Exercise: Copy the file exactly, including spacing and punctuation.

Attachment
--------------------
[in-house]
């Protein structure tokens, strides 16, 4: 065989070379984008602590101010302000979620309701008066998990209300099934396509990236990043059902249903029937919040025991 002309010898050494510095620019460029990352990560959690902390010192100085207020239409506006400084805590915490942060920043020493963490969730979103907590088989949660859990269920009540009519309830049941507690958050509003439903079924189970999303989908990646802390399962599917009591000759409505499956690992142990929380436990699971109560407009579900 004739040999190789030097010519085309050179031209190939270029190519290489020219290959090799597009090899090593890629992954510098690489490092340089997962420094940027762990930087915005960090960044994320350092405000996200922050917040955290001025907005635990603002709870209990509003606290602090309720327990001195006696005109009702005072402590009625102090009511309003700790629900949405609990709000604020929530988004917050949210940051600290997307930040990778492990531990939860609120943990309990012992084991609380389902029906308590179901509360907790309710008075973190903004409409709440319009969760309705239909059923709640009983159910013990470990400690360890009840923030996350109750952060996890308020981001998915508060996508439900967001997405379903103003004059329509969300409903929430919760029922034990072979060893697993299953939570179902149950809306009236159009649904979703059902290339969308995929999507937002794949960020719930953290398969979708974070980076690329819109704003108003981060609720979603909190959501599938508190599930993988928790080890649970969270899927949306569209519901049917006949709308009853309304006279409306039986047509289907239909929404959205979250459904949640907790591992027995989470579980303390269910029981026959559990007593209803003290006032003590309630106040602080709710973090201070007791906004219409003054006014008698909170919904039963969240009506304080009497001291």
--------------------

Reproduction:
[in-house]
């Protein structure tokens, strides 16, 4: 065989070379984008602590101010302000979620309701008066998990209300099934396509990236990043059902249903029937919040025991 002309010898050494510095620019460029990352990560959690902390010192100085207020239409506006400084805590915490942060920043020493963490969730979103907590088989949660859990269920009540009519309830049941507690958050509003439903079924189970999303989908990646802390399962599917009591000759409505499956690992142990929380436990699971109560407009579900 004739040999190789030097010519085309050179031209190939270029190519290489020219290959090799597009090899090593890629992954510098690489490092340089997962420094940027762990930087915005960090960044994320350092405000996200922050917040955290001025907005635990603002709870209990509003606290602090309720327990001195006696005109009702005072402590009625102090009511309003700790629900949405609990709000604020929530988004917050949210940051600290997307930040990778492990531990939860609120943990309990012992084991609380389902029906308590179901509360907790309710008075973190903004409409709440319009969760309705239909059923709640009983159910013990470990400690360890009840923030996350109750952060996890308020981001998915508060996508439900967001997405379903103003004059329509969300409903929430919760029922034990072979060893697993299953939570179902149950809306009236159009649904979703059902290339969308995929999507937002794949960020719930953290398969979708974070980076690329819109704003108003981060609720979603909190959501599938508190599930993988928790080890649970969270899927949306569209519901049917006949709308009853309304006279409306039986047509289907239909929404959205979250459904949640907790591992027995989470579980303390269910029981026959559990007593209803003290006032003590309630106040602080709710973090201070007791906004219409003054006014008698909170919904039963969240009506304080009497001291």